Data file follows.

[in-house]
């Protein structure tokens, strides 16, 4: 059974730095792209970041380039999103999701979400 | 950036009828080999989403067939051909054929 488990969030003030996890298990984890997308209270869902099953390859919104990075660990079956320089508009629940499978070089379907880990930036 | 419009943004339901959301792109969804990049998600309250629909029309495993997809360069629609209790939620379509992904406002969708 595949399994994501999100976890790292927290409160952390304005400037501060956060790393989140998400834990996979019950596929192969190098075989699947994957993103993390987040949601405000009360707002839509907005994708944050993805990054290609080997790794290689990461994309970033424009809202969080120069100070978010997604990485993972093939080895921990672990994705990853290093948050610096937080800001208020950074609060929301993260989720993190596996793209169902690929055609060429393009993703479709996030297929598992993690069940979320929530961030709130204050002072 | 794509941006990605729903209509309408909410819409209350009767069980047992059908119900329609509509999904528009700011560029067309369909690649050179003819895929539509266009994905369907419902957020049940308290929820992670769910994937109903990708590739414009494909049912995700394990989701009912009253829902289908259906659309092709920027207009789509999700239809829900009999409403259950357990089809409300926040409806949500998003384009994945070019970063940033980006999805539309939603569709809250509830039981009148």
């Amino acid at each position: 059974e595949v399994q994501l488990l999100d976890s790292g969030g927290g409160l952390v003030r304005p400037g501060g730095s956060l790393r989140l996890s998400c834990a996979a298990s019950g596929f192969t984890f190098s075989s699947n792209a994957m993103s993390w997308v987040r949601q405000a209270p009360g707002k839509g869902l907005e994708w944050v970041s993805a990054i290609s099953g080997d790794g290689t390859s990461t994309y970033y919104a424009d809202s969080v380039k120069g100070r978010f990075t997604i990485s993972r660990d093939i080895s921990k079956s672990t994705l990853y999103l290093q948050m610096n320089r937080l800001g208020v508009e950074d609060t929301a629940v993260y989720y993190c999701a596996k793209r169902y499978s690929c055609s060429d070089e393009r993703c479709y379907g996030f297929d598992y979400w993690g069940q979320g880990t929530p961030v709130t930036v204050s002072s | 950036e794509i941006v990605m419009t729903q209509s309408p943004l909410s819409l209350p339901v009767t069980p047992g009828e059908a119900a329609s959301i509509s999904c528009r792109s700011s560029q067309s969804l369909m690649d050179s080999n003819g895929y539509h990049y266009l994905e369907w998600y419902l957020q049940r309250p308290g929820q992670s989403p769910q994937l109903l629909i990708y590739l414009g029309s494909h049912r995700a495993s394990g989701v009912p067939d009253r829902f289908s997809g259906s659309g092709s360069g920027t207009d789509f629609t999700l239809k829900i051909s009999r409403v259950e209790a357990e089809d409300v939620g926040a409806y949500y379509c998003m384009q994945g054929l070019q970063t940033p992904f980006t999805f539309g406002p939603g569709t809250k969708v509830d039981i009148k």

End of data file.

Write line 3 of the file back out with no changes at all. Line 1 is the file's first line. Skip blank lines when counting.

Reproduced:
């Amino acid at each position: 059974e595949v399994q994501l488990l999100d976890s790292g969030g927290g409160l952390v003030r304005p400037g501060g730095s956060l790393r989140l996890s998400c834990a996979a298990s019950g596929f192969t984890f190098s075989s699947n792209a994957m993103s993390w997308v987040r949601q405000a209270p009360g707002k839509g869902l907005e994708w944050v970041s993805a990054i290609s099953g080997d790794g290689t390859s990461t994309y970033y919104a424009d809202s969080v380039k120069g100070r978010f990075t997604i990485s993972r660990d093939i080895s921990k079956s672990t994705l990853y999103l290093q948050m610096n320089r937080l800001g208020v508009e950074d609060t929301a629940v993260y989720y993190c999701a596996k793209r169902y499978s690929c055609s060429d070089e393009r993703c479709y379907g996030f297929d598992y979400w993690g069940q979320g880990t929530p961030v709130t930036v204050s002072s | 950036e794509i941006v990605m419009t729903q209509s309408p943004l909410s819409l209350p339901v009767t069980p047992g009828e059908a119900a329609s959301i509509s999904c528009r792109s700011s560029q067309s969804l369909m690649d050179s080999n003819g895929y539509h990049y266009l994905e369907w998600y419902l957020q049940r309250p308290g929820q992670s989403p769910q994937l109903l629909i990708y590739l414009g029309s494909h049912r995700a495993s394990g989701v009912p067939d009253r829902f289908s997809g259906s659309g092709s360069g920027t207009d789509f629609t999700l239809k829900i051909s009999r409403v259950e209790a357990e089809d409300v939620g926040a409806y949500y379509c998003m384009q994945g054929l070019q970063t940033p992904f980006t999805f539309g406002p939603g569709t809250k969708v509830d039981i009148k």